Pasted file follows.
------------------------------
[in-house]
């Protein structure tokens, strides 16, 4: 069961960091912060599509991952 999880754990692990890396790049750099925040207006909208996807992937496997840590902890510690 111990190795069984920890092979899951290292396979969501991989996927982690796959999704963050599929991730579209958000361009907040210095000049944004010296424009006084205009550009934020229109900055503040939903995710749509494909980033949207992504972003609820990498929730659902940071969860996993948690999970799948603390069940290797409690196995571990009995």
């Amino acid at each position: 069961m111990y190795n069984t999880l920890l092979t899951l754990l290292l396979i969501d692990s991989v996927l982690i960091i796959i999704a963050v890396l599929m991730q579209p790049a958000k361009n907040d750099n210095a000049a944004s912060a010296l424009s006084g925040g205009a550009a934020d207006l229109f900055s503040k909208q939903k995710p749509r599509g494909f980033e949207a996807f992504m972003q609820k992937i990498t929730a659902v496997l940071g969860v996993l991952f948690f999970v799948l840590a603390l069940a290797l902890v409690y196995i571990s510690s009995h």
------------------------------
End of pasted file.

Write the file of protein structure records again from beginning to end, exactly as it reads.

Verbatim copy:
[in-house]
């Protein structure tokens, strides 16, 4: 069961960091912060599509991952 999880754990692990890396790049750099925040207006909208996807992937496997840590902890510690 111990190795069984920890092979899951290292396979969501991989996927982690796959999704963050599929991730579209958000361009907040210095000049944004010296424009006084205009550009934020229109900055503040939903995710749509494909980033949207992504972003609820990498929730659902940071969860996993948690999970799948603390069940290797409690196995571990009995």
């Amino acid at each position: 069961m111990y190795n069984t999880l920890l092979t899951l754990l290292l396979i969501d692990s991989v996927l982690i960091i796959i999704a963050v890396l599929m991730q579209p790049a958000k361009n907040d750099n210095a000049a944004s912060a010296l424009s006084g925040g205009a550009a934020d207006l229109f900055s503040k909208q939903k995710p749509r599509g494909f980033e949207a996807f992504m972003q609820k992937i990498t929730a659902v496997l940071g969860v996993l991952f948690f999970v799948l840590a603390l069940a290797l902890v409690y196995i571990s510690s009995h």